"Wes Taylor is the epitome of a team builder. Wes empowers others to assist him in the leadership of Lowndes High School. He sets high expectations for himself and he motivates those around him to aspire to the same lofty expectations. Wes shuns the spotlight and focuses the attention on his staff and students for their accomplishments," said Lowndes Superintendent Dr. Steve Smith. "A key to his success at Lowndes High School is that Wes promotes a philosophy that all students should fit into some niche and that every student has the opportunity to develop a meaningful relationship with an adult. This has resulted in the creation of a nurturing environment that seeks to bring out the best in each individual student and staff member. He is always concerned about what is in the best interest of his students and staff."
Taylor makes every effort to make his large school of nearly 3,000 students feel small so every student feels recognized and respected. He provides each teacher a visual reminder of the importance of considering the needs of every student: a brick with the words inscribed, "Just another brick in the wall?" Teachers keep the brick on their desks and they report that it's a powerful symbol that reminds them that, although thousands of students enter the school doors each day, each is an individual with particular strengths, needs, and areas for improvement.
"Personalization of the school environment is a cornerstone of NASSP's Breaking Ranks framework for school improvement," said NASSP Executive Director Gerald N. Tirozzi. "Under Wes' leadership, Lowndes has become a model of such personalization—especially impressive given the size of the school. We applaud Wes for his extraordinary leadership and we're proud to honor him as the new representative and ambassador of the high school principalship."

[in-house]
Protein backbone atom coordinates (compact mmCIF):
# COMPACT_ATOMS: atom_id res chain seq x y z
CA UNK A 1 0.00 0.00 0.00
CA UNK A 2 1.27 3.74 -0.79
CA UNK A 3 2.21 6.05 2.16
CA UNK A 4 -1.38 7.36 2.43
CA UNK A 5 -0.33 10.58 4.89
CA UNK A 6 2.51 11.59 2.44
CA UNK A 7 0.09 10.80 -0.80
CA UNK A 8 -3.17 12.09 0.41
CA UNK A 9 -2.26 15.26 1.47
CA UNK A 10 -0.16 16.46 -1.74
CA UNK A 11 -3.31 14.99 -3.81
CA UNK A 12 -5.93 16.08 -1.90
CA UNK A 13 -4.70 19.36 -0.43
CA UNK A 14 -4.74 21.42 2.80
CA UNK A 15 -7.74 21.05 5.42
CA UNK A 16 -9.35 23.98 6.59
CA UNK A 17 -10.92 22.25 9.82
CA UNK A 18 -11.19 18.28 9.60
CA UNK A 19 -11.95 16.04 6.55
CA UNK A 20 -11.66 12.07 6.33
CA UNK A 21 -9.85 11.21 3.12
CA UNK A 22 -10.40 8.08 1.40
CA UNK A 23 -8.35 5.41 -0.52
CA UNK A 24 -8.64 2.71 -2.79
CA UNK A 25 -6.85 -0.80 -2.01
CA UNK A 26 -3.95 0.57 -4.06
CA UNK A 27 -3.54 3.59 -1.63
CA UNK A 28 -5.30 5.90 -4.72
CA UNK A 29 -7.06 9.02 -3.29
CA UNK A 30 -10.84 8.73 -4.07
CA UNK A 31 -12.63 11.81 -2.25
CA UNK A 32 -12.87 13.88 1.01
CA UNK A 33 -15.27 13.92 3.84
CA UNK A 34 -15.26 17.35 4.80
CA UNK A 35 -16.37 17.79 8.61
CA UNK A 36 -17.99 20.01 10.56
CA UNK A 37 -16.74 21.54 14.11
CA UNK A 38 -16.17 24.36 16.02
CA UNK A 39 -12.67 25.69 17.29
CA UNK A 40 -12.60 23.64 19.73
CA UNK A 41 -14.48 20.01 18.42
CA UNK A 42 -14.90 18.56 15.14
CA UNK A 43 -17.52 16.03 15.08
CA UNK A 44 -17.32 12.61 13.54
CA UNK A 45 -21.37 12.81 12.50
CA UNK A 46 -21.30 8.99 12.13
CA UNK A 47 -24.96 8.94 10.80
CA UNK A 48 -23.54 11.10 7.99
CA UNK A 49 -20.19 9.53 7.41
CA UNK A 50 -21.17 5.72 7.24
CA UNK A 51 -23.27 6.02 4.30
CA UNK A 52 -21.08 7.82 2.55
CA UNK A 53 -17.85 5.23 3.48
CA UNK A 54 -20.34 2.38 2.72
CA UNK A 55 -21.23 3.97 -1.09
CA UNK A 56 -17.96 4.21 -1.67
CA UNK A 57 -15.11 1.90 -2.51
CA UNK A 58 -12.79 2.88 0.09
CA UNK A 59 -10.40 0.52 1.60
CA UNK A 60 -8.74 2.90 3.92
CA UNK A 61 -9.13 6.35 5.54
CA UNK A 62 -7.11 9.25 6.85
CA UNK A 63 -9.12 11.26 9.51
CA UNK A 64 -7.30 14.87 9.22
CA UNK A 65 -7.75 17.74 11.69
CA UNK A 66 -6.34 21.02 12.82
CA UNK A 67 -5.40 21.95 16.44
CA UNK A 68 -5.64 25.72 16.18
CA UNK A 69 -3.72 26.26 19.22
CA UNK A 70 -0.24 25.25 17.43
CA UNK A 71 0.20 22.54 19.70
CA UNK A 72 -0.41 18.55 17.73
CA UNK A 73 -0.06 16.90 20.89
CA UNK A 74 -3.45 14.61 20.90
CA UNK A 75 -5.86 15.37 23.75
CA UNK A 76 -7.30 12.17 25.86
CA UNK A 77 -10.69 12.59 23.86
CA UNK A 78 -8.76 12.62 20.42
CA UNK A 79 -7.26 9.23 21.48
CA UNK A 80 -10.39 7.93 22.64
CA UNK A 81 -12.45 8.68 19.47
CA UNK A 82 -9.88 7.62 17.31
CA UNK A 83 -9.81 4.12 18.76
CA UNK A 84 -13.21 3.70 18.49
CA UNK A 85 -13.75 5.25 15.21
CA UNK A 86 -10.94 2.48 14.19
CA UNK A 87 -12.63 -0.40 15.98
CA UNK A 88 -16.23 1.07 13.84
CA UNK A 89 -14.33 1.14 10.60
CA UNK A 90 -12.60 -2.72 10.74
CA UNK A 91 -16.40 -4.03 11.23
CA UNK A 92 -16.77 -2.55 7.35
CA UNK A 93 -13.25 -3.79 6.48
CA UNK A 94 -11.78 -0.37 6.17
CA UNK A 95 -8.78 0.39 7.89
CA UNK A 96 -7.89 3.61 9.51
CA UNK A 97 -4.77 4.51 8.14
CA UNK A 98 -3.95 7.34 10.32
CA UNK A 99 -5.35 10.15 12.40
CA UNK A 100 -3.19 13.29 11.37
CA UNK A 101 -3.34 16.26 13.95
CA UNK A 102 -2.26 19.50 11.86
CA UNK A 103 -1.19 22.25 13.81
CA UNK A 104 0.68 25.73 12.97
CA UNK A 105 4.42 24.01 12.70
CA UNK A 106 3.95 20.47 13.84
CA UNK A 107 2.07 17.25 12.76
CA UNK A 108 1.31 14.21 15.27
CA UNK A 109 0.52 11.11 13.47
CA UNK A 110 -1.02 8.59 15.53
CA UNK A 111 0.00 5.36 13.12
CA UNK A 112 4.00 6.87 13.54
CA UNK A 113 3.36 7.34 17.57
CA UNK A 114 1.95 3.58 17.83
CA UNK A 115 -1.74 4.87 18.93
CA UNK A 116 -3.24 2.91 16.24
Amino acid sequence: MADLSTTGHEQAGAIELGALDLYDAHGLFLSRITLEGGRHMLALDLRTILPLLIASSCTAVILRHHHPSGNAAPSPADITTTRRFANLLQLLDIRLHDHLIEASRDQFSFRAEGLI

Taylor will be honored during an awards banquet on October 1 in Washington, D.C., to kick off National Principals Month. The national principal of the year search began in early 2010 as each state principal's association selected its state principal of the year. From this pool of state award winners, a panel of judges selected three middle level and three high school finalists. A national middle level winner and a national high school winner were then selected. The middle level winner will be announced in early September.
Taylor is the latest in a series of exceptional Georgia school leaders to be named national principal of the year. Previous winners include Sheila Kahrs, Haymon-Morris Middle School in Winder (2010); Mark Wilson, Morgan County High School in Madison (2009); and Molly Howard, Jefferson County High School in Louisville (2008).
The six finalists each receive a $1,500 grant. The two national award winners receive an additional grant of $3,500. The grants are used to promote the advancement of learning opportunities for students or other related investments such as capital improvements, the purchase of technology-related equipment, or funding specific educational programs.
NASSP and MetLife are strongly committed to supporting the visions of unsung school leaders. Each year the MetLife/NASSP National Principal of the Year program focuses attention on the outstanding work principals do in middle level and high schools across the country. These individuals are recognized for their accomplishments as high-achieving principals, all the while making a daily investment in our children's future. For more information about the MetLife/NASSP National Principal of the Year program and winners, please visit www.principals.org/poy.